Autumn is like Christmas Day for a month if you are in any way interested in Outdoor Photography. As Summer fades and we start looking out the big wooly jumpers we know were going to need before long, we also look out the window at every tree we pass; watching, analysing, trying to imagine when each mighty Oak or Ash will reach ‘peak’.
That fleeting time when a leaf has lost or converted as much chlorpophyll as possible, betacarotene-esque compounds are at thier maximum levels bringing red and yellow tones with them but the process whilst being violently rapid in terms of a trees timescale has not yet been so traumatic that the tree has excised the leaf to stop the pain.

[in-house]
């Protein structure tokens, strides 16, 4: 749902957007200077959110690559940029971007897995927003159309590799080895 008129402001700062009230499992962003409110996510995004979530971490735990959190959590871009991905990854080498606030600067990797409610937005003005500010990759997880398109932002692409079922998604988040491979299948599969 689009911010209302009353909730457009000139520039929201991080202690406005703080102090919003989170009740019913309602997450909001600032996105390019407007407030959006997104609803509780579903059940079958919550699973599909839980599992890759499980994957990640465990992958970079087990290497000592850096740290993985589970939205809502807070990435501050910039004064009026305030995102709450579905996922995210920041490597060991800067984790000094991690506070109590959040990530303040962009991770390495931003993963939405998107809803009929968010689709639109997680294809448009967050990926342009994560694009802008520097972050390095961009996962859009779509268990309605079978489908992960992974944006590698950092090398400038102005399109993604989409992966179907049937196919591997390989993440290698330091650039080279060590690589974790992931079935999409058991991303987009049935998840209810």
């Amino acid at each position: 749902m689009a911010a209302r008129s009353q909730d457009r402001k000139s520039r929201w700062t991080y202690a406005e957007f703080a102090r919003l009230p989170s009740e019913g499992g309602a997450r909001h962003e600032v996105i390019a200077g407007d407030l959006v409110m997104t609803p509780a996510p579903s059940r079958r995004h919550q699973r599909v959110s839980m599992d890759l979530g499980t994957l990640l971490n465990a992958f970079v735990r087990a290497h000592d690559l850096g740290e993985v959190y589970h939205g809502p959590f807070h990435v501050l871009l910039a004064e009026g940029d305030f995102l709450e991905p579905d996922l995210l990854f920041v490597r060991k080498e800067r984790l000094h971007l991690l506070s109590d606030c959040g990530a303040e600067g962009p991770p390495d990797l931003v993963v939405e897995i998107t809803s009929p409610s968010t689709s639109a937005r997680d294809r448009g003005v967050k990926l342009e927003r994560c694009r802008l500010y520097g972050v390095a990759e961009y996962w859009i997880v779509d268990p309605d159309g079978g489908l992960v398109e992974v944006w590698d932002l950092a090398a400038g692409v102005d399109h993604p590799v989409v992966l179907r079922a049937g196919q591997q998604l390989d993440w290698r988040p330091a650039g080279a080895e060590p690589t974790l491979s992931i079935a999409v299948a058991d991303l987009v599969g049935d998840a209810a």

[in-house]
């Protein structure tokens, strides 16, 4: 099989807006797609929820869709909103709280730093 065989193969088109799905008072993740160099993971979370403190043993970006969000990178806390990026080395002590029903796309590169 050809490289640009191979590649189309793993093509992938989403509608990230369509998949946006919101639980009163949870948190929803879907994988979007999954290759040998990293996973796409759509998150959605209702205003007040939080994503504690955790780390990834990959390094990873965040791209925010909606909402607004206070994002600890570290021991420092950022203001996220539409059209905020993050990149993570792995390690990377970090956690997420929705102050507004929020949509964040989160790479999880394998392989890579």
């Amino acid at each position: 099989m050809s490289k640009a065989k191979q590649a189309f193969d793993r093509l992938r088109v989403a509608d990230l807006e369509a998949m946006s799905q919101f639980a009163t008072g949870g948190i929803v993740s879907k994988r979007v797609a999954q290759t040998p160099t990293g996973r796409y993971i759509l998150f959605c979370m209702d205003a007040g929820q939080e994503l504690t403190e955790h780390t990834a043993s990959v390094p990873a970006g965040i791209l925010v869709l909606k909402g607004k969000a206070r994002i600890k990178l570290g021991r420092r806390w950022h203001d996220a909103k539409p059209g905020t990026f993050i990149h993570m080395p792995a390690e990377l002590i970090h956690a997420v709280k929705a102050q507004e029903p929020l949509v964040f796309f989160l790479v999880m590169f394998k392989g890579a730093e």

When the season is well into itself, you’ll find landscape photographers in all sorts of wierd places as they seek that composition full to bursting with those rich and warming Autumn Tones.
A kind friend, sympathetic to the aesthetic arts led me to the fairly well hidden Carndaisy Glen deep in central Ulster.
Following the path whilst my eye was led astray with first one, then another leaf falling, spinning downwards to rest over winter on the ground before feeding the fungi and beetles in spring to give back to the parent carbon and precious nourishment. Either that or fall to the stream to be carried towards the far ocean, first meandering then rushing, then swirling, endlessly, almost an infinte journey for each wee leaf, as it’s abductor, the stream, takes it’s leisurely looping course through field and bog, Atlantic Bound.
At once I was moved by how all things are on a Journey, that’s one of the things we definitely do all share, that Journey from our beginning to our end.